WASHINGTON, Sept. 23 /PRNewswire/ -- One-year data from the PARTNER clinical trial, published yesterday in the New England Journal of Medicine, demonstrate that transcatheter aortic-valve implantation, compared with standard therapy, resulted in significantly lower rates of death among patients who cannot undergo surgery for aortic stenosis. The results will be presented today as a Late Breaking Trial at the 22nd annual Transcatheter Cardiovascular Therapeutics (TCT) scientific symposium.
Transcatheter aortic-valve implantation (TAVI) is a new procedure in which a bioprosthetic valve is inserted through a catheter and implanted within the diseased native aortic valve. The Placement of AoRtic TraNscathetER valves (PARTNER) trial is a multicenter, randomized clinical trial comparing TAVI with standard therapy in high-risk patients with severe aortic stenosis. The co-principal investigators are Martin B. Leon, M.D., and Craig R. Smith, M.D., at NewYork-Presbyterian Hospital/Columbia University Medical Center. The data published today reflect a prespecified cohort of patients who were considered to be unsuitable candidates for surgery.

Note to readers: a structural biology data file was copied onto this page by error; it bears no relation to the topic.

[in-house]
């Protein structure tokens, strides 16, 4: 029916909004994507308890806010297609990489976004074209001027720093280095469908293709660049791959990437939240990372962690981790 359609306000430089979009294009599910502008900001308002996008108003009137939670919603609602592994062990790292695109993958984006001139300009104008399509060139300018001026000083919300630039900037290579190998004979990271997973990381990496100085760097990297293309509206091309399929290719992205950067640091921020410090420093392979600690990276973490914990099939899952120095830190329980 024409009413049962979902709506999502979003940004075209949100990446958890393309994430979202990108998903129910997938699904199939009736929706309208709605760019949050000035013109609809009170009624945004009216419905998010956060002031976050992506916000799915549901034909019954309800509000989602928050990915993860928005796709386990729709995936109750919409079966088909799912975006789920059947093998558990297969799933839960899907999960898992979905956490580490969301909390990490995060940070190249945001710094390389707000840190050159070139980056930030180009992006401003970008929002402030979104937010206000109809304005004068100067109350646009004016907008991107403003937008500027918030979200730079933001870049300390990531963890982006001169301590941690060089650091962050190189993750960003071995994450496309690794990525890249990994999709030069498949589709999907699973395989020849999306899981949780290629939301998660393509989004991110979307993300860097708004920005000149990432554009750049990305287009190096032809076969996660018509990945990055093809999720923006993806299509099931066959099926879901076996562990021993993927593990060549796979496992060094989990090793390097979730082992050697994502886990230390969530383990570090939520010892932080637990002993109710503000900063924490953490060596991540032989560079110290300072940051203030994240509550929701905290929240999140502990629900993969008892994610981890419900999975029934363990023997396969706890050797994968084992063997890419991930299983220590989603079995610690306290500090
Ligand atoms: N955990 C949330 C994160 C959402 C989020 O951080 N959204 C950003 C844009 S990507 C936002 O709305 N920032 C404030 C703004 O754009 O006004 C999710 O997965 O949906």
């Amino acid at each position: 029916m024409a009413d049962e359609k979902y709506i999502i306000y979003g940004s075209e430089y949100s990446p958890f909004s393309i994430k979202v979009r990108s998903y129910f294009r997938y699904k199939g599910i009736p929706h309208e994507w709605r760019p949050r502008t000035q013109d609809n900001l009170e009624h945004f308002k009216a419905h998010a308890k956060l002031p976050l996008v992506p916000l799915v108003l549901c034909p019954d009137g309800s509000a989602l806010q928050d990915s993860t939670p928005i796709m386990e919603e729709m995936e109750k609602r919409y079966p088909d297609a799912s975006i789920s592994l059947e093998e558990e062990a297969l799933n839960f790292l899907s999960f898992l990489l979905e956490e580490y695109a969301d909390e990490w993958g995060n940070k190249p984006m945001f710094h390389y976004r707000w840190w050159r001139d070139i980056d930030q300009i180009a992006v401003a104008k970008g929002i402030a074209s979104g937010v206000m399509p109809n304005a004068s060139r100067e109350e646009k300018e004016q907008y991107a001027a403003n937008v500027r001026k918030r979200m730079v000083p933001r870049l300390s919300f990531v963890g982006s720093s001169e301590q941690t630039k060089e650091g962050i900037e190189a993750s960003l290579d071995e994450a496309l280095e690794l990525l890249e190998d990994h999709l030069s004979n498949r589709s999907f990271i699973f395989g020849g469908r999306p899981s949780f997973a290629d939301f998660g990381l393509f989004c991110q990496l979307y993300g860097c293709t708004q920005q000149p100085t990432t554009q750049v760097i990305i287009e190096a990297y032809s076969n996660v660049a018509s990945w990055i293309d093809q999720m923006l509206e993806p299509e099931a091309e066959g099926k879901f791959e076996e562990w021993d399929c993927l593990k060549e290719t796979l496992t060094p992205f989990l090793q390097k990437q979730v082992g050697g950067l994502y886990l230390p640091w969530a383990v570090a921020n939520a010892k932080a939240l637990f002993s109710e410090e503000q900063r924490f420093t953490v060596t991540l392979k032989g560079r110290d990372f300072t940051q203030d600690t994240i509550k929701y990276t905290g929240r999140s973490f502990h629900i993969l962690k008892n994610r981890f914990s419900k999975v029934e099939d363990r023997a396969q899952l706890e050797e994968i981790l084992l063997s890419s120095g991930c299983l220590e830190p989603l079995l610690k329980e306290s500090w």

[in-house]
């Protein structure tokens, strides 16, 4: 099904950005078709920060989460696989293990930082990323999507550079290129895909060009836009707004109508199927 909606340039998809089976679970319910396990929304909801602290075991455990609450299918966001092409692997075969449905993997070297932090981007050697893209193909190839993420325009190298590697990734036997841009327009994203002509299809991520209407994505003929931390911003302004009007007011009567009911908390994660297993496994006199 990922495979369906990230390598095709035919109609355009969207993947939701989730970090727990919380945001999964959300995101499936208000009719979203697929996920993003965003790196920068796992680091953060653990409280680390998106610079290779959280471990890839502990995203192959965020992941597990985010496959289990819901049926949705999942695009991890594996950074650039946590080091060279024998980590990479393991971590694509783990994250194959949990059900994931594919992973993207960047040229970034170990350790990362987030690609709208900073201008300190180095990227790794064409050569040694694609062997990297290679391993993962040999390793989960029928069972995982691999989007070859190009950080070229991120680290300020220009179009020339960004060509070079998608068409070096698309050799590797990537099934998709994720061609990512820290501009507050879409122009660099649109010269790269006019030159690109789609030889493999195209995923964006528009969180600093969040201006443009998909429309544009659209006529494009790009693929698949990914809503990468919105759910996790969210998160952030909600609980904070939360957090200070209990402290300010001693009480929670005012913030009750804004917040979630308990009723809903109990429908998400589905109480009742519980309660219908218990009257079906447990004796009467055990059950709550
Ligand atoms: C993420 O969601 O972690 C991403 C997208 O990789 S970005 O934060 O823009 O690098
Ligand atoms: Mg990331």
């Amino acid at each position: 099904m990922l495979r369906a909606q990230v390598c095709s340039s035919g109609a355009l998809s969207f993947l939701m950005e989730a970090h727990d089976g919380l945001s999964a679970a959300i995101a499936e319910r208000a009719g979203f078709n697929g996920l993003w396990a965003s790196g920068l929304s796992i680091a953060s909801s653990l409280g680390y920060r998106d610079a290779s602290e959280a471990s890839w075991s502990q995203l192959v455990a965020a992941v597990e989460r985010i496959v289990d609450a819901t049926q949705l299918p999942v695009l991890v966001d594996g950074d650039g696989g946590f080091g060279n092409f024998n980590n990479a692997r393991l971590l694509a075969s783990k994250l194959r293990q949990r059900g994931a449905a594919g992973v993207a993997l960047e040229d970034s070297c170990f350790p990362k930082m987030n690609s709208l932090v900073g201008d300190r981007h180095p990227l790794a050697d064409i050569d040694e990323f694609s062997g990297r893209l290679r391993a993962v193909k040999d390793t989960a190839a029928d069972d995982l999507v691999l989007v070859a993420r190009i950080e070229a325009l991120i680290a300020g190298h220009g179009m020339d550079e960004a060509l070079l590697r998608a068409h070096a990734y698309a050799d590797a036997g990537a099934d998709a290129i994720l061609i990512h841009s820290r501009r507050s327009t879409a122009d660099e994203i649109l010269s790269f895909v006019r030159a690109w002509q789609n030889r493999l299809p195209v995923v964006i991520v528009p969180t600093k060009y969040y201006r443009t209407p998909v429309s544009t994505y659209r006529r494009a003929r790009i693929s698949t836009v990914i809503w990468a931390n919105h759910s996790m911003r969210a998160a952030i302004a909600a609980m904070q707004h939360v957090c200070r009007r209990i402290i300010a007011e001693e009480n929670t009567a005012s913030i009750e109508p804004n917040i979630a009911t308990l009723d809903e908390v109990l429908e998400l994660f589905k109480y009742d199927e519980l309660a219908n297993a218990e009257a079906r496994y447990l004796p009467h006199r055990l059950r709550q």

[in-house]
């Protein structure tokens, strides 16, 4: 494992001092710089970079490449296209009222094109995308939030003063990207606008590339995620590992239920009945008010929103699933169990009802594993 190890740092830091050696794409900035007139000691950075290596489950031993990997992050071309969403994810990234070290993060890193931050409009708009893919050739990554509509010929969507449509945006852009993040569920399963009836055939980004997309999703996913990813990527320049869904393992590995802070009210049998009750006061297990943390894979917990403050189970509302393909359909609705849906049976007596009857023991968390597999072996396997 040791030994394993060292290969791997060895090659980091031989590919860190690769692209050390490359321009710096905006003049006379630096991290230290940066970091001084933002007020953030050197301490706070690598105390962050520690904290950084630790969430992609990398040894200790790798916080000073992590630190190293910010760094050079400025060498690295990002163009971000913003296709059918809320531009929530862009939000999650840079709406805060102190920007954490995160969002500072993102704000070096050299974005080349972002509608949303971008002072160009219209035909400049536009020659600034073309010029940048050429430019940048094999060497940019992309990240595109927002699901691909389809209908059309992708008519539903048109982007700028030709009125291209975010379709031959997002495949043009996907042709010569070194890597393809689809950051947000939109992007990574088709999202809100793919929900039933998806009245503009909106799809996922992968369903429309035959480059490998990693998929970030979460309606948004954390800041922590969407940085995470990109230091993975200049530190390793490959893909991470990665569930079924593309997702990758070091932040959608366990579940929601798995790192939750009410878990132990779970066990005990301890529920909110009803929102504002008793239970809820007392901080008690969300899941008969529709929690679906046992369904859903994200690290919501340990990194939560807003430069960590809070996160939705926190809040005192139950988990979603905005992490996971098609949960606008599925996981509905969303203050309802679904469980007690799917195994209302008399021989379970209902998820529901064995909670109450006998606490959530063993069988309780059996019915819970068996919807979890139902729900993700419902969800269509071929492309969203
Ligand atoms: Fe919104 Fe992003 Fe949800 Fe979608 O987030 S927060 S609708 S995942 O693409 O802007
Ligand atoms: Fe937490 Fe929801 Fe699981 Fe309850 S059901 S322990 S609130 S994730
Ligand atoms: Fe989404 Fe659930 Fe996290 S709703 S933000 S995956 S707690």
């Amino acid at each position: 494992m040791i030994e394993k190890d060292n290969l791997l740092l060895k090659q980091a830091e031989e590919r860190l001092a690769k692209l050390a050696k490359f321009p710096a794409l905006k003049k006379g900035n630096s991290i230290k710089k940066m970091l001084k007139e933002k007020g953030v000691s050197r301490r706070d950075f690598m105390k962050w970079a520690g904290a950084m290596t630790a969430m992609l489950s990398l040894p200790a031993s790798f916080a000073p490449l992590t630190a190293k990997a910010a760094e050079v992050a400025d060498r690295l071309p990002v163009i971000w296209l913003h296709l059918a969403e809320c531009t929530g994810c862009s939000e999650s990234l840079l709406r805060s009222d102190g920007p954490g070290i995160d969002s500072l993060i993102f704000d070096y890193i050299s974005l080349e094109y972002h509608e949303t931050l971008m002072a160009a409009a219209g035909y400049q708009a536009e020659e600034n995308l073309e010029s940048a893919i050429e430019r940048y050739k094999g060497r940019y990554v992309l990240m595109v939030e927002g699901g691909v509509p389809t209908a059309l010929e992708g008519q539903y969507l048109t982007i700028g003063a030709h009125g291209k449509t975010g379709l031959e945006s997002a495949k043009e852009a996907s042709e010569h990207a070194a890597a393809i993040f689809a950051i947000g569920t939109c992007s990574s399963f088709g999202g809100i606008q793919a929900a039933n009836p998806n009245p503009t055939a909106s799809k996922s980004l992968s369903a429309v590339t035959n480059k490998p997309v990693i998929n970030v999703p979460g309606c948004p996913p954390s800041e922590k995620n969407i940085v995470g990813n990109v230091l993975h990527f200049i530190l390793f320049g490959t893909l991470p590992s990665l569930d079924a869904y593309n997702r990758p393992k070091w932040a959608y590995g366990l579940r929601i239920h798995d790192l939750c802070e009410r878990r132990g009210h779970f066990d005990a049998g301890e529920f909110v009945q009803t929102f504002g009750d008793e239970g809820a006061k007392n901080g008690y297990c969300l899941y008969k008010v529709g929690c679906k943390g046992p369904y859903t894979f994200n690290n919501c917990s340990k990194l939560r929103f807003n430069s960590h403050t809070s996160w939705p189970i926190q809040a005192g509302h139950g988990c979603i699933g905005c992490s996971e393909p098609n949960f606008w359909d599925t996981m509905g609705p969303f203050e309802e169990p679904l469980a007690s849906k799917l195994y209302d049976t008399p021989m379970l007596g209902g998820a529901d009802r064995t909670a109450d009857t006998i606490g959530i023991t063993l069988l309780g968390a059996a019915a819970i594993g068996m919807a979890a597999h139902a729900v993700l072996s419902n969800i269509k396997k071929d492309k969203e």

The primary end point was the rate of death from any cause over the duration of the study. A total of 358 patients with aortic stenosis who were considered to be unsuitable candidates for surgery underwent randomization at 21 centers, including 17 in the United States. Patients randomized for standard therapy received a combination of watchful waiting, medications, and balloon aortic valvuloplasty, which can provide transient clinical benefit but does not alter long-term outcomes.
At one year, based on the Hazard Ratio of 0.55, patients who underwent TAVI showed a reduction in mortality from 50.7 percent to 30.7 percent. In addition, there was a reduction in the combined endpoint of death from any cause or repeat hospitalization from 71.6 percent with standard therapy to 42.5 percent with TAVI. Among